One important feature of Queen Mary is academic research. The vast majority of our academic staff are also active in this field: they are pushing the boundaries of knowledge, in many cases undertaking research which is internationally important. The Government assesses all universities’ research every few years. The last Research Assessment Exercise (RAE) was in 2008 and Queen Mary was rated 11th in the UK (The Guardian). How does this benefit your child? It means that our staff's teaching is kept up-to-date, that they are enthusiastic and do not stick with a particular theory, for example, despite new thinking in the subject; their research ensures, especially in fields like engineering and computing, strong links with the real world of industry; and students’ final year projects are often directly-related to research projects. Plus, of course, all students get a thrill from seeing their tutors on TV or quoted in the press!

Our teaching methods are varied: as well as lectures, your son or daughter, depending on their subject, can also expect to experience small group teaching: tutorials, seminars, workshops, exercise classes and problem based learning (PBL) sessions (for medicine and some materials courses). Most students will also have the chance to work on group projects – this is extremely useful experience for the real world of work, where team working ability is highly prized.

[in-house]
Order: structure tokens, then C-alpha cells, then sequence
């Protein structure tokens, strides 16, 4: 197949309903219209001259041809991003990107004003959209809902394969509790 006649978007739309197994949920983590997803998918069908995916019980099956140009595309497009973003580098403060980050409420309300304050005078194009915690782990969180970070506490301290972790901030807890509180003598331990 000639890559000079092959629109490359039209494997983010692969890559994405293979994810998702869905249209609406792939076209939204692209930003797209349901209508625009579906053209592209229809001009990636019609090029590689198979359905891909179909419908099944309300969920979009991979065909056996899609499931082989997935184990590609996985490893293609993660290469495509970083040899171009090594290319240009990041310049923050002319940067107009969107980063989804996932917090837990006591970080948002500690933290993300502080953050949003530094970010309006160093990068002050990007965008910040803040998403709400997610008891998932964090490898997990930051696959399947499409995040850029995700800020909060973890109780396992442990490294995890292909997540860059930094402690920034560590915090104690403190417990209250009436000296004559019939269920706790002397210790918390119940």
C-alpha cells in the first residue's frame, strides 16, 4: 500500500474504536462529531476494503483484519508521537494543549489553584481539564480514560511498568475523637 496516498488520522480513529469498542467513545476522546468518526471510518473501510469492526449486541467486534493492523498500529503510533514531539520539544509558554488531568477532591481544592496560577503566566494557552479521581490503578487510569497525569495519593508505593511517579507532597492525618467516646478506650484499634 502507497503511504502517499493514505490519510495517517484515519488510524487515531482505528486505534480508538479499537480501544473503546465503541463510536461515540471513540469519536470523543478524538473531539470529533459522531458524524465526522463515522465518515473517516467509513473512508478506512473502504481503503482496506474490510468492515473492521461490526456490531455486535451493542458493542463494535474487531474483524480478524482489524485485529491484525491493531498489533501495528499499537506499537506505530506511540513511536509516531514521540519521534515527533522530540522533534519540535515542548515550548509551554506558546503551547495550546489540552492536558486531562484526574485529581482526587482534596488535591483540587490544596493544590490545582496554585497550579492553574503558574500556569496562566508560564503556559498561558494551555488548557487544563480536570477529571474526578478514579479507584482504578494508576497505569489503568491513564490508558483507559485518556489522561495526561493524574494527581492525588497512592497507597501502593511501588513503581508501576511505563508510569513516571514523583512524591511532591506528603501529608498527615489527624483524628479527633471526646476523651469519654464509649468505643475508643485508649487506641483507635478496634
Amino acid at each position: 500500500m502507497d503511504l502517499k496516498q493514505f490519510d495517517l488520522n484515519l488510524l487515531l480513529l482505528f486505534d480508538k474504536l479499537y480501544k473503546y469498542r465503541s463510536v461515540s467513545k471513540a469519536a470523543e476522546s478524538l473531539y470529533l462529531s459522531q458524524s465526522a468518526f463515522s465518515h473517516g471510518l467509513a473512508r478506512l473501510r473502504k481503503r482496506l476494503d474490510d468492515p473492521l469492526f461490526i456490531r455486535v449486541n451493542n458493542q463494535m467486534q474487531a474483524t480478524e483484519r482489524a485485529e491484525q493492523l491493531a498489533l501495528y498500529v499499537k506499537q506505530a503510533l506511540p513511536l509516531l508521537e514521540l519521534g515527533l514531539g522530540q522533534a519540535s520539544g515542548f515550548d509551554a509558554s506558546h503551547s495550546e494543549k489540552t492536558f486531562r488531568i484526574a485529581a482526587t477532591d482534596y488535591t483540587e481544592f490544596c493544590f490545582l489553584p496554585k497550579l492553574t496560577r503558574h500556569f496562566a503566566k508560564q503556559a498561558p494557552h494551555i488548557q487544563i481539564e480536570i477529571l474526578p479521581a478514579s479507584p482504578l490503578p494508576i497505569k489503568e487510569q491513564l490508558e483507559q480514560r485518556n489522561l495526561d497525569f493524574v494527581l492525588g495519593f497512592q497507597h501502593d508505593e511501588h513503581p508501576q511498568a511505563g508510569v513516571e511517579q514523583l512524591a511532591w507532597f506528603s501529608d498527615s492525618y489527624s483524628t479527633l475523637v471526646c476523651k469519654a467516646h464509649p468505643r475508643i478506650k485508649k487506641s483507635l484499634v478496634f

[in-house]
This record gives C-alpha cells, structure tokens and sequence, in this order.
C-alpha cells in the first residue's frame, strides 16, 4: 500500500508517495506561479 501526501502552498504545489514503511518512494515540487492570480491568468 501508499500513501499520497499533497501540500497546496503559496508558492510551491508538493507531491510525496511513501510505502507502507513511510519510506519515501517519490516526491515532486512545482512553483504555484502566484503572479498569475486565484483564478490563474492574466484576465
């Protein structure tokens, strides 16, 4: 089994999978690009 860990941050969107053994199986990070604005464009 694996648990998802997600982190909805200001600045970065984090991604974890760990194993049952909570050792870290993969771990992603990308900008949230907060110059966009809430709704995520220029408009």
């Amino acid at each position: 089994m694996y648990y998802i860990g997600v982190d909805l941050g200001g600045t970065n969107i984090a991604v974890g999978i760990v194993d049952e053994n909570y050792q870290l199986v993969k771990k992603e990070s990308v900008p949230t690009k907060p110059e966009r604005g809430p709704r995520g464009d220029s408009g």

All university students need to develop the skill of independent study and your son or daughter will get good experience of this working on essays, reports, projects, final year dissertations and general reading around the subject. This can be a big difference from school or college, but is another very useful transferable skill.

Rest assured that there is support for students who might find the transition from A-Level (or equivalent) to degree study problematic. Our Learning Development service provides a range of workshops on aspects like note-taking and organisational skills, and also runs tutorials on any aspect of study plus drop-in maths support. They can also go to their personal tutor for guidance.


Clearly the objective for most students is a successful career, and we take this aspect of their university experience very seriously. The College Careers Service is part of the University of London’s Careers Group, the largest careers service in the UK. Our professional careers advisers are available to guide your son or daughter, whether they already have a clear direction or have no ideas at all. We run workshops on a range of aspects such as CV and interview preparation, plus sessions on particular sectors and industries.

The graduate job market is crowded and it is essential that your child is able to demonstrate the skills which employers require. These include things like commercial awareness (so any work experience is very useful), team working, communication skills, logical thinking and analytical ability, organisational skills – and so on. Our students will develop these skills on their courses as well as through extra-curricular activities (especially the ‘soft’ interpersonal skills). We are keen to help them recognise and present these skills – our Mind the Gap resource is a useful starting-point.

Student life at Queen Mary

To find out more about campus life, the local area and accommodation at Queen Mary, browse through our Student life section.